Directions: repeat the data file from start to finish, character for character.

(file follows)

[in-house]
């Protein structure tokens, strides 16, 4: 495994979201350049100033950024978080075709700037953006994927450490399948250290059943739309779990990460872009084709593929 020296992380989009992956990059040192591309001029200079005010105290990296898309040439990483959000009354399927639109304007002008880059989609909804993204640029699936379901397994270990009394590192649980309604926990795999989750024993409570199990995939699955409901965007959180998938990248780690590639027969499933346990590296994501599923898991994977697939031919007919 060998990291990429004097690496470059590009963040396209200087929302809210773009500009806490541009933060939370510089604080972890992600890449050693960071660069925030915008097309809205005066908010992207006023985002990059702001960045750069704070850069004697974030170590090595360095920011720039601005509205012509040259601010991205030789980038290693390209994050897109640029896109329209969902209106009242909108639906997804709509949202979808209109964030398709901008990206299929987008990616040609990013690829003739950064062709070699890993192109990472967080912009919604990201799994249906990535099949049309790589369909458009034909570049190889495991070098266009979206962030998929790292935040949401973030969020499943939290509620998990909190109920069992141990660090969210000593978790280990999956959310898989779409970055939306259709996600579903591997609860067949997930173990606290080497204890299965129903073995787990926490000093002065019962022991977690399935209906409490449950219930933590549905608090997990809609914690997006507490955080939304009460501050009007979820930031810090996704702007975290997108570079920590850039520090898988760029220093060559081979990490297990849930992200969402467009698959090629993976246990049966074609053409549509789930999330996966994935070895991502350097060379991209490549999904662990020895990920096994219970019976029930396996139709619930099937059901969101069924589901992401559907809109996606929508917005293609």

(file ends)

[in-house]
């Protein structure tokens, strides 16, 4: 495994979201350049100033950024978080075709700037953006994927450490399948250290059943739309779990990460872009084709593929 020296992380989009992956990059040192591309001029200079005010105290990296898309040439990483959000009354399927639109304007002008880059989609909804993204640029699936379901397994270990009394590192649980309604926990795999989750024993409570199990995939699955409901965007959180998938990248780690590639027969499933346990590296994501599923898991994977697939031919007919 060998990291990429004097690496470059590009963040396209200087929302809210773009500009806490541009933060939370510089604080972890992600890449050693960071660069925030915008097309809205005066908010992207006023985002990059702001960045750069704070850069004697974030170590090595360095920011720039601005509205012509040259601010991205030789980038290693390209994050897109640029896109329209969902209106009242909108639906997804709509949202979808209109964030398709901008990206299929987008990616040609990013690829003739950064062709070699890993192109990472967080912009919604990201799994249906990535099949049309790589369909458009034909570049190889495991070098266009979206962030998929790292935040949401973030969020499943939290509620998990909190109920069992141990660090969210000593978790280990999956959310898989779409970055939306259709996600579903591997609860067949997930173990606290080497204890299965129903073995787990926490000093002065019962022991977690399935209906409490449950219930933590549905608090997990809609914690997006507490955080939304009460501050009007979820930031810090996704702007975290997108570079920590850039520090898988760029220093060559081979990490297990849930992200969402467009698959090629993976246990049966074609053409549509789930999330996966994935070895991502350097060379991209490549999904662990020895990920096994219970019976029930396996139709619930099937059901969101069924589901992401559907809109996606929508917005293609």